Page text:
First came the Commes Des Garçons copycat accusations. Let’s remember Adrian wasn’t even a decade old when ‘lumps and bumps’ came down the runway. Just because he’s an aspiring designer doesn’t mean he’s got the last quarter-century of fashion memorized. Remember when Brandon R. Dwyer didn’t know who YSL was on Project Runway?  If you look back at Adrian’s previous collections, you’d see 3D fashion has always been his M.O.

Are we so used to Canadian designers stocking their grocery/department stores with major label look-a-likes, that we can’t fathom the notion of something original showing at LGFW? The comparison between CDG and Adrian is a stretch, anyways. CDG’s lumps were deformations of the physique and barely noticeable when put side-by-side with Adrian’s. This was a show of monster photon-protrusions. Please tell me we’re more sophisticated than “all bumps look alike.” Plus, Adrian’s dresses had ruffled waves a lot of reviewers forgot about… probably because “phallic” is a lot more fun to write than “wave.”

Next critique: “But I couldn’t see the dresses clearly!” Um, that was probably the point. In the double slit experiment (that Adrian’s show was inspired by), mere observation can affect the outcome of macroscopic events. This means particles somehow ‘know’ they’re being watched and misbehave and do unpredictable things. It’s wacky, yes. But it sparked some pretty interesting scientific theories and Adrian’s dresses took on the same unpredictable waves and bumps when we watched them. Want to see RTW? Go to the showroom. Runway is about inspiration.

Then there were the half-zipped zippers and unfinished hems. The major conclusion of the double slit experiment was, despite all our advanced science, we don’t know very much about this universe. Our understanding is unfinished, and likely always will be. Adrian is much too meticulous to forget to zip-up a model or sew a hem. This guy taught himself quantum physics—he’s not about to miss a few stitches. These ‘unfinished’ touches were symbolic. This should’ve been obvious in combination with the paint splatters and imperfect material choices.

The sexuality of Adrian’s collection, overt and unabashed with dresses named “The First Period” and “Blue Balls,” is likely a continuation of his interest in Freud’s theories on human sexuality (the inspiration behind his F/W 2011). Again, there’s a tie-in here. The double slit theory is a perversion of science; it’s something unpredictable and contrary to logic. Freud is also all about perversion. And Adrian showed a collection of perverted dresses—two of them on men. His dresses were named after progressive stages of sexuality and all the confusion and chaos that comes with them. This exploration was supposed to be meaningful, not criticized with the maturity of a 12-year-old learning about menstruation for the first time.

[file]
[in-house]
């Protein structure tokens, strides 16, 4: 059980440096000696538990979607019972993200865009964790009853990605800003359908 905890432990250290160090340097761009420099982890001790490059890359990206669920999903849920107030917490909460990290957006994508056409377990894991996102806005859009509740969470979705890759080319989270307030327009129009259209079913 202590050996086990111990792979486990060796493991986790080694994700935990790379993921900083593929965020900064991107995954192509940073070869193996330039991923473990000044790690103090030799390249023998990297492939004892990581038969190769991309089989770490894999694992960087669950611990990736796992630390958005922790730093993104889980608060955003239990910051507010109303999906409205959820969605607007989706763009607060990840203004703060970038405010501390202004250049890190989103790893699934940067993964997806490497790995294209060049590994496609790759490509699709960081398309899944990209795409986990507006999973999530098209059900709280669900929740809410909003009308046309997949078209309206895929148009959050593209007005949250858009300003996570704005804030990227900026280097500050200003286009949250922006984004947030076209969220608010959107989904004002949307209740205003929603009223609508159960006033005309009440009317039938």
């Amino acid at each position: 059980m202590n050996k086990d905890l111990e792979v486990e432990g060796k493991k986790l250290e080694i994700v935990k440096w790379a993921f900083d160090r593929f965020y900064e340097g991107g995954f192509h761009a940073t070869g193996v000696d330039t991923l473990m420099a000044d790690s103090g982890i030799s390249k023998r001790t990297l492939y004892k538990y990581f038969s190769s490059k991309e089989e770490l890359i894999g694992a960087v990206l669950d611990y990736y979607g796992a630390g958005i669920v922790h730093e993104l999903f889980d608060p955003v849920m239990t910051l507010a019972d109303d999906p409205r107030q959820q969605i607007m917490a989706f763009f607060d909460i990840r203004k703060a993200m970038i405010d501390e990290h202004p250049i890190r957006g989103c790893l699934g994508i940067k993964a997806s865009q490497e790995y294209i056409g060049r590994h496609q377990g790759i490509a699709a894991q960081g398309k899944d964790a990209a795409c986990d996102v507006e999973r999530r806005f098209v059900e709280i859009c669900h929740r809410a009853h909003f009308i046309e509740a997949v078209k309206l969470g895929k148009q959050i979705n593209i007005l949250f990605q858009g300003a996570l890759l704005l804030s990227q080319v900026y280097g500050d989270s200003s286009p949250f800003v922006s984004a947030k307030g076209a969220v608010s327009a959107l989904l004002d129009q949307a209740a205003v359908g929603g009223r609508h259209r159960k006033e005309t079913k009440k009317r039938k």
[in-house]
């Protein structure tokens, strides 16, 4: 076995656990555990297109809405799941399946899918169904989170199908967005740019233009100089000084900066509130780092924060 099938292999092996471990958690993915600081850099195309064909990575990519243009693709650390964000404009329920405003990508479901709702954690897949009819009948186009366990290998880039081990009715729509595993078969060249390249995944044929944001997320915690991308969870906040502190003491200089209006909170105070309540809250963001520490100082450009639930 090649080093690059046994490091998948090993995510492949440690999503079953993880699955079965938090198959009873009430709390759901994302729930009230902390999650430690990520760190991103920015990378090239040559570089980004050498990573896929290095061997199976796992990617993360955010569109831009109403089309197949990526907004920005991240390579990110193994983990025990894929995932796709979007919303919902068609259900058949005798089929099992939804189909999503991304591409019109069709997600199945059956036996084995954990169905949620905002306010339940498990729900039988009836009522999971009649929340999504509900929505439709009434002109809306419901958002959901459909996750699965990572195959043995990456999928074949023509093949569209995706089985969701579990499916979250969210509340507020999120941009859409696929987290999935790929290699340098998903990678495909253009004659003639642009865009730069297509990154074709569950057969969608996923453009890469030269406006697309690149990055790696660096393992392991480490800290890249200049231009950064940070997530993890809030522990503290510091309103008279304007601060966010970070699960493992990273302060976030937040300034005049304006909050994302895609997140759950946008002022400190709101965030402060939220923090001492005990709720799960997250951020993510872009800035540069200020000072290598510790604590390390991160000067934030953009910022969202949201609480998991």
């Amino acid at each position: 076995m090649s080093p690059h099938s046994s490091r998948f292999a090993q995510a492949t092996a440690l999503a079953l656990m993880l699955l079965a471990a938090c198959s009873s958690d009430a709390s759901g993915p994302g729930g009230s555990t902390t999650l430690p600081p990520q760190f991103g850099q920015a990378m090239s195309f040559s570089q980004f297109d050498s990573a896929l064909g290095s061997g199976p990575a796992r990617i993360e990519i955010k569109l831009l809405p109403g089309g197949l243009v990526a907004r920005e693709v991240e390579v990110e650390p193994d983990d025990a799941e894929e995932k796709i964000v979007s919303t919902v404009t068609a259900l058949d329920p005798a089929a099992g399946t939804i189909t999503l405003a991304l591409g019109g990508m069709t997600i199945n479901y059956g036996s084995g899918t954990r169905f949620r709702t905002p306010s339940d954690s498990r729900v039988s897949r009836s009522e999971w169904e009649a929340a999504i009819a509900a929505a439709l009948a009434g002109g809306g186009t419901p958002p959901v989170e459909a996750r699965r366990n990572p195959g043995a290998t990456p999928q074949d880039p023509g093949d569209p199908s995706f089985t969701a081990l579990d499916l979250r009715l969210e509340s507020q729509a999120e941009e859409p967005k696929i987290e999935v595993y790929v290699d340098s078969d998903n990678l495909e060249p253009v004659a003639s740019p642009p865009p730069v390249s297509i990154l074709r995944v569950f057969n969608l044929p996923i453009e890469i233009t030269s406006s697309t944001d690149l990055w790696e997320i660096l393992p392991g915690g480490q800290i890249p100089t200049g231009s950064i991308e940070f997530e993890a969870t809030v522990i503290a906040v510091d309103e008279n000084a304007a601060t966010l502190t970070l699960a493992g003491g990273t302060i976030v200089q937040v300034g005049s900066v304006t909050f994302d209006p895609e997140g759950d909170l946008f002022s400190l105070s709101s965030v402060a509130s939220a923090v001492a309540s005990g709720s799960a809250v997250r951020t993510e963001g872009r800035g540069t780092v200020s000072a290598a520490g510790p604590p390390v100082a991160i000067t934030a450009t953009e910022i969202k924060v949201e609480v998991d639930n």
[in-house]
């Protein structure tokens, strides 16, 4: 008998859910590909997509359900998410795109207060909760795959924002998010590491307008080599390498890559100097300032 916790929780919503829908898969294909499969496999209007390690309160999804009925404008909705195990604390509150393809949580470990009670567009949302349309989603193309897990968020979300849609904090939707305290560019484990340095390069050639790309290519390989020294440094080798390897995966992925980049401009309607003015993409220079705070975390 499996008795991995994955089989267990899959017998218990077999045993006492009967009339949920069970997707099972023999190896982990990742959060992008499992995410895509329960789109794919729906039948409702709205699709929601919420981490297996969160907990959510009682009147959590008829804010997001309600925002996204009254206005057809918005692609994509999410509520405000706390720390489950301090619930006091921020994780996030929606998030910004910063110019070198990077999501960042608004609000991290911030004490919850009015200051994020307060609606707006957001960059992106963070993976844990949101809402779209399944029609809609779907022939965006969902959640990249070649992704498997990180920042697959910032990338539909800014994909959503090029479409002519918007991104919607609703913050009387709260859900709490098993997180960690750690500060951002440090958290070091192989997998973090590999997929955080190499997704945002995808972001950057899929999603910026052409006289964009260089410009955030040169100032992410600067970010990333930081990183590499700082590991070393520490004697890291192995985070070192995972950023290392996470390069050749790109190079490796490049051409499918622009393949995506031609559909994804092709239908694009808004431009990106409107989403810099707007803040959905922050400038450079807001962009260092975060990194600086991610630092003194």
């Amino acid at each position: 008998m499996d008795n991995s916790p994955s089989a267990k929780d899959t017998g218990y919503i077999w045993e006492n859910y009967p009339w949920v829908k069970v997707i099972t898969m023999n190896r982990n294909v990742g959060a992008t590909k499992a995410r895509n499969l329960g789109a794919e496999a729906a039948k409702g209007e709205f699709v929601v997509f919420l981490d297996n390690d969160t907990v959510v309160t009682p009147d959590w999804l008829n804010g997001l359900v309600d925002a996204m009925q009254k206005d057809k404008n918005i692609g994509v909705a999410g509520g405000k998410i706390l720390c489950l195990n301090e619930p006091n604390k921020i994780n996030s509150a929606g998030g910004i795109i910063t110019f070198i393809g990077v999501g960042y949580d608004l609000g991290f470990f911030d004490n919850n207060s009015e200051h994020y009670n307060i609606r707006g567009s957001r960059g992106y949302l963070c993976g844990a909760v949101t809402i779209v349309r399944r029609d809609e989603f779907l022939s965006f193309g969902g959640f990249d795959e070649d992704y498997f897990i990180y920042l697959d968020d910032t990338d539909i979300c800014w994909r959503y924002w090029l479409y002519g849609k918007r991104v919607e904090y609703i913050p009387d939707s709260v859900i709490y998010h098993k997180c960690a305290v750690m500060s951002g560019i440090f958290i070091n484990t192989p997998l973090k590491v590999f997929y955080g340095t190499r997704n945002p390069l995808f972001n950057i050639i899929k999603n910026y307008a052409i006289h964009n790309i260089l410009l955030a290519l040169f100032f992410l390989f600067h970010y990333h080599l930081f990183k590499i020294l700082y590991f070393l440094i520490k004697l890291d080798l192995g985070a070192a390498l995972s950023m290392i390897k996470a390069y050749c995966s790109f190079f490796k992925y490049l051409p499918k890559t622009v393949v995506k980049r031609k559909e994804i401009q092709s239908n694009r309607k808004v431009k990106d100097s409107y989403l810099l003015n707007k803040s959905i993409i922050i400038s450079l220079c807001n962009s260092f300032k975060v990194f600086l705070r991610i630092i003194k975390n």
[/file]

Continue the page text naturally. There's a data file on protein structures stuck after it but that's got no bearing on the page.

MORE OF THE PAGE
The bottom line of Adrian’s collection—scientific, sexual, or otherwise—was chaos. It was gutsy, original, and beautiful. Please keep it up, Adrian. Canadian fashion needs you to spark our imagination and fuel our desire to be more than just ‘wearable.’ Plus, next season you’ll be a sophomore, and we only make the rookies explain themselves here.

Photos courtesy of the FDCC

juma group

Review : JUMA S/S 2012


I walked into the JUMA runway room and was instantly blinded. The studio was filled with piercing blue light set at a frequency to kill fungi and fashionistas’ eyeballs alike. Luckily, it was all uphill from there…  and my eyeballs recovered in time to be assaulted all over again at the Joe Fresh collection tonight.

Glitter-geeks marched down the runway in a strong and cohesive collection. Models looked awkwardly awesome with shimmer-slicked hair and reading glasses– a weirdly harmonious mix of Tavi Gevinson and Ke$ha. Most importantly, the aesthetic was unique (a rarer-than-it-should-be thing in Canadian fashion).

As usual, JUMA’s signature digital prints made the pieces. Shades bled beautifully through peacock and reptilian patterns, creating a whimsical tie-dye-esque effect. The garments’ sheer, flowing silk only accentuated the flowing prints.

The show evolved like a box of pencil crayons; starting in greyscale and reaching its peak with bright red, orange, and purple shades. The perfect splash of color was oh-so-refreshing after collections and collections of color blocking from other designers.

Some of the menswear was a little too hipster-pixie for me at first, but is actually growing on me the more I look at photos. I like to consider their more ‘progressive’ menswear as inspirational pieces rather than ready-to-wear.

I loved this collection because it proves Canadian designers can be dramatic and wearable– not either/or. Hopefully it inspires others to be more original.

Peacock Parade has exclusive rights to sell six pieces from JUMA’s runway collection until October 25. Check it out.

Photos courtesy of the FDCC.

ford signs

The Ford Network


Toronto is feeling recessed.

Rob Ford added running for Mayor to Activities.

Rob Ford removed Carleton University from Education.

The Toronto Star is feeling confused.

Rob Ford is feeling sweaty.

Etobicoke sent Toronto a gift: “Conservative Mayor.”

Suburbs like this.

Central Toronto dislikes this.

Rob Ford invited Don Cherry to an event: “Inauguration.”

Toronto joined the Self-Sabotaging Cities network.

Rob Ford harvested 200 butter tarts on Tim Hortonsville.

NOW tagged Rob Ford in a photo.

Rob Ford removed freedom of expression from Interests.

Inner Circle took a quiz: “Are you a crony, reformer or creep?”